Lakeshore Records recently spoke with Darren Stein, director of the teen comedy, G.B.F. (watch it on Netflix), and film classic, Jawbreaker. We caught up with the Los Angeles-based director and writer who is currently writing the libretto for the musical stage production of Jawbreaker: The Musical, expected to premiere in 2015, and Lifetime’s adaptation to the cult teen novel anthology, Flowers In The Attic: Seeds of Yesterday.
What is this seeming fascination you have with proms?
With Jawbreaker, it was really an homage to Carrie and the idea of a public meltdown in a big event; that, being a prom. For G.B.F. — I didn’t write it — it just happened to be the third act of G.B.F. High School is sort of like a heightened event in life, like prom. For me, there was a homecoming dance; I remember I went to a summer program in junior year in high school. I met a girl there from Florida, and I asked her to my Homecoming. She was my friend. My mom did her makeup.
What was high school like for you?
I went to an all-boys private school. It was very academic and I was in my bedroom studying all the time. It was really through movies where I saw where all the fun was happening. It was in my neighborhood, where I was making movies with all the neighborhood kids, when I really came alive.
How much of an influence did you have on the music?
Every musical selection on the soundtrack I either chose or approved. Growing up in the ’80s, the soundtrack was part of the teen movie experience. You’re exposed to fashion, jargon and slang, and music — a big part of the world. I wanted the soundtrack to feel immersive of the era of each film. The music should be thematically relevant as well. It’s a really fun soundtrack. I stumbled across the “Gay Best Friend” song: it’s kind of infectious. As I worked on the film, I gradually became aware that the song needed to be included.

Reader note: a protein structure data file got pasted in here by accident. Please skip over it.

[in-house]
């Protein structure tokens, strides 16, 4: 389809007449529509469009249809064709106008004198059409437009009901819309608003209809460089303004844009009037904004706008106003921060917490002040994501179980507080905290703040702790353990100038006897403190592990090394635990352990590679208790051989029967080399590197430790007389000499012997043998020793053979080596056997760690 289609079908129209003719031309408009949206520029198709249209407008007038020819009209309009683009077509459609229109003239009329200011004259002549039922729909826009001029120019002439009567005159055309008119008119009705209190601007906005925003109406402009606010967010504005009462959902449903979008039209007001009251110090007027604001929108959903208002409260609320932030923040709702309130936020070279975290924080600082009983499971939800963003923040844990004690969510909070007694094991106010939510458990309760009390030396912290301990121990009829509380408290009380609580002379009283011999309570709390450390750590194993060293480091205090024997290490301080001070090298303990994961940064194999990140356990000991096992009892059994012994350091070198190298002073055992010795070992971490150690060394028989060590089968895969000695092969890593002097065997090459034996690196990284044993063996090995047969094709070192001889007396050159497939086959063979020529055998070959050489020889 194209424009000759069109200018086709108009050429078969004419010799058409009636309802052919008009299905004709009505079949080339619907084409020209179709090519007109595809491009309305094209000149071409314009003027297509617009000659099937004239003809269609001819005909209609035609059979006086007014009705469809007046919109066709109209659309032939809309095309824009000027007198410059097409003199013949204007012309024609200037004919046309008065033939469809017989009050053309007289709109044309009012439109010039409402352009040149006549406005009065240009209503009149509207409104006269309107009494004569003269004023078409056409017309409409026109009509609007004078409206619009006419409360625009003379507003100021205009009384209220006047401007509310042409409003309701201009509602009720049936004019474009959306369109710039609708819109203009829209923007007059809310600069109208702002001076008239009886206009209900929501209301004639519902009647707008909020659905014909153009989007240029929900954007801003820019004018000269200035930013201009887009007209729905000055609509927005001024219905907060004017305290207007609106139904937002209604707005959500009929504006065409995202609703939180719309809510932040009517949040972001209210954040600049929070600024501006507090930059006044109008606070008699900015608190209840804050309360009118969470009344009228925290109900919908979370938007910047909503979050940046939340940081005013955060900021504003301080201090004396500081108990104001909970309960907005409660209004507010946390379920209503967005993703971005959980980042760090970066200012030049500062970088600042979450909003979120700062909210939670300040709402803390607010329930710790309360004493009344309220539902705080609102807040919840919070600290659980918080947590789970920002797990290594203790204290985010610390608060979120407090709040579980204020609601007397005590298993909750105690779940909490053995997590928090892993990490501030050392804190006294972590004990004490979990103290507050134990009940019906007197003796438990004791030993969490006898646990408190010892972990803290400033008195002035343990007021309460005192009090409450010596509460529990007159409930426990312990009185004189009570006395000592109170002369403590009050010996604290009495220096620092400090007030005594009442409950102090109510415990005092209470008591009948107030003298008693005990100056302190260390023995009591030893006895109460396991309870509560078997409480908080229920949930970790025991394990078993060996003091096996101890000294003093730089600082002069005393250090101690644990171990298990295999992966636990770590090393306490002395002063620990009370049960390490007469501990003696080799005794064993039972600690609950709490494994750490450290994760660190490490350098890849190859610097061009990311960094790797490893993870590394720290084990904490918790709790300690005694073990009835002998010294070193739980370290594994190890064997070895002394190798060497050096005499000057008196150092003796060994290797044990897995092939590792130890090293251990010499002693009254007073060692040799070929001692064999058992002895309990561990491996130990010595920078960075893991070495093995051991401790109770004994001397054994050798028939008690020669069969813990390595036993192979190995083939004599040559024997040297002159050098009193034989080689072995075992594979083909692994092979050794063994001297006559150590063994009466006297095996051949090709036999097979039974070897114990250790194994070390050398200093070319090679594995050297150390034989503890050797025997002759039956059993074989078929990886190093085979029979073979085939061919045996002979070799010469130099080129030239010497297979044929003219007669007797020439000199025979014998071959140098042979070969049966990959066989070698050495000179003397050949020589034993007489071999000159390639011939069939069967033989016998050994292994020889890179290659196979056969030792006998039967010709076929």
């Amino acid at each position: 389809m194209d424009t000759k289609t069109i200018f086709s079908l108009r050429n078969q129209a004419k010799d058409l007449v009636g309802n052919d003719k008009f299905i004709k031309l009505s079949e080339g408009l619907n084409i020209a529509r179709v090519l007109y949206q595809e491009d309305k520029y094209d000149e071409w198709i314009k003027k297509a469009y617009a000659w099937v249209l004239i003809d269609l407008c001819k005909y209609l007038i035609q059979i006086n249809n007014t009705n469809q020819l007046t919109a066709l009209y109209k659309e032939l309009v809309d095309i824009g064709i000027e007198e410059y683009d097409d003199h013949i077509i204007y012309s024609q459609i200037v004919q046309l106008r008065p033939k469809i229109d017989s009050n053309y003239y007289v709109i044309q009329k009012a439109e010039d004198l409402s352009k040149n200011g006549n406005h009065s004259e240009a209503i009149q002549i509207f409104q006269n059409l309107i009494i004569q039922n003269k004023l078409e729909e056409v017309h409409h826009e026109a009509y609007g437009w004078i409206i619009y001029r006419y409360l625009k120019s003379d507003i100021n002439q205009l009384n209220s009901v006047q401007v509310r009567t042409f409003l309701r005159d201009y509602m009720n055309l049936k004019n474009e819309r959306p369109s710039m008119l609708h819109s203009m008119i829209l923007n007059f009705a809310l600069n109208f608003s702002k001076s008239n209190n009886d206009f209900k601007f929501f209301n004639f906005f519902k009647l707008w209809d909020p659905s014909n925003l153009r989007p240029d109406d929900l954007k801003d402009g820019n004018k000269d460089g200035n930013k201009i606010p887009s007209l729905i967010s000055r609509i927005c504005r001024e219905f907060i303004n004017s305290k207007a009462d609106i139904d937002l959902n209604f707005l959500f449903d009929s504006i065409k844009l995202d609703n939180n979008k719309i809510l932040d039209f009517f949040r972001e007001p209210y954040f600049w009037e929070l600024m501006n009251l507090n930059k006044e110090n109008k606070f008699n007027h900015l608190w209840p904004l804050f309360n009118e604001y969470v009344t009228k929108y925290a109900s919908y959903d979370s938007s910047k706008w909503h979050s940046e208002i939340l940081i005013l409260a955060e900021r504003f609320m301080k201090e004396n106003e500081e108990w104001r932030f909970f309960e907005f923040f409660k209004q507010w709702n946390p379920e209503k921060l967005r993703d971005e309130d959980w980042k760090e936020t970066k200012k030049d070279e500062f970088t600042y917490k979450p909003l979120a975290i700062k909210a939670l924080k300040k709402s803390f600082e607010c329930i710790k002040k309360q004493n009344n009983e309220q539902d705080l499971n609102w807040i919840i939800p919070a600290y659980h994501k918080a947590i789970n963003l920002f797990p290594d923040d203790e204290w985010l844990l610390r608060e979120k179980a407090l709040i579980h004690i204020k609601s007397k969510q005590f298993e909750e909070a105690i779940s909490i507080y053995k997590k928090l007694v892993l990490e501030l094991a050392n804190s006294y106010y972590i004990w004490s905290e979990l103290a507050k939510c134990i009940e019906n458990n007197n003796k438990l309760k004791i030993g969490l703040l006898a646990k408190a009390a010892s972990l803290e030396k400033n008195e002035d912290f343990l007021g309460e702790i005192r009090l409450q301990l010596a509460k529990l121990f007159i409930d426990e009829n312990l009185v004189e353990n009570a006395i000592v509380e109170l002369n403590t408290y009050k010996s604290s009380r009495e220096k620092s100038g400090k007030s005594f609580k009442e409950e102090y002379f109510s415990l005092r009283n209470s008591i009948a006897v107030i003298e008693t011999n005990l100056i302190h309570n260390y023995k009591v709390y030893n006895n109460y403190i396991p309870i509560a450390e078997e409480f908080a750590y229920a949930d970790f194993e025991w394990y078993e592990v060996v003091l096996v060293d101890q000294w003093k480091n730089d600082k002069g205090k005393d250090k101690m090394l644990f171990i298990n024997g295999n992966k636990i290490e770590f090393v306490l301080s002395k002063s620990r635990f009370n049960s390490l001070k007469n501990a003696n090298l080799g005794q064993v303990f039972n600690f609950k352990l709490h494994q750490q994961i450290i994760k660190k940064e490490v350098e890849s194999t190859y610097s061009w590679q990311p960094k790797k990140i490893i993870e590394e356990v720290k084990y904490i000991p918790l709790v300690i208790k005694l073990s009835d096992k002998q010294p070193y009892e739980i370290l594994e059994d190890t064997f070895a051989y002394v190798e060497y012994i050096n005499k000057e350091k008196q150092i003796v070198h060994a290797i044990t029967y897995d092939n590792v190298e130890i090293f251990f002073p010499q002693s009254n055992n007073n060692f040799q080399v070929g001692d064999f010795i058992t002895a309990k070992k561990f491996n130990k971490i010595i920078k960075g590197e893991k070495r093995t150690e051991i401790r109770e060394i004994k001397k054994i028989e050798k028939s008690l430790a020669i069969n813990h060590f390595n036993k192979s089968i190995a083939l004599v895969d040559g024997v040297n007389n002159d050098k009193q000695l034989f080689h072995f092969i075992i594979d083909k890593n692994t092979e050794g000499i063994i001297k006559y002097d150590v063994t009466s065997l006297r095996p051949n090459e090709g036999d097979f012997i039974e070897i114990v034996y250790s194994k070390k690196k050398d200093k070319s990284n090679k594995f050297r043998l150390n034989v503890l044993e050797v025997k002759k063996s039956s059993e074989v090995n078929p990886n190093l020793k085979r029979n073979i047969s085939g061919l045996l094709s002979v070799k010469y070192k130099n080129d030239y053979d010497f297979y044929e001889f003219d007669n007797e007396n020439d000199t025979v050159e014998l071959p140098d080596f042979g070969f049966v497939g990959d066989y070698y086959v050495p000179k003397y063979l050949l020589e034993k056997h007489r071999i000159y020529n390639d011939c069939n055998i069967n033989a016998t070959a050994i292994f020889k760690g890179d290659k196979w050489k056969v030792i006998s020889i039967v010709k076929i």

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Did you put your high school self into any of these movies?
Tanner and Brent (in G.B.F.) were into comic books and under the radar. I’m sort of more like Brent. I wouldn’t say I’m like Woody Allen who is the director and the main character.
Who are you listening to now?
I’m really into Kate Bush, Deap Vally — two girls from L.A. — they’re sort of like White Stripes’ hard sound, Haim, Peaches, The Pains of Being Pure at Heart, and the new Kylie Minogue album, Band of Skulls, Arcade Fire, The Best Little Whorehouse in Texas soundtrack… just lots of stuff.
Do you have a writing or directing ritual?
Music is always playing in my car. I usually work out in the morning and then btween 1 to 7 p.m., I write. I try to get in a good four to five hours of writing. I like to leave the house. There are so many amazing coffeehouses in L.A.
Was it always filmmaking for you, or did you want to do something else?
My family was in the post-production business. I’ve always been around film. I bonded with my dad over watching films. Having a father in post-production made it an accessible career; it seemed attainable as a goal. Of course, my mom suggested I be an attorney or doctor. Being a filmmaker, it is a struggle. But when you have the calling… you really have one life. You should just go for it.
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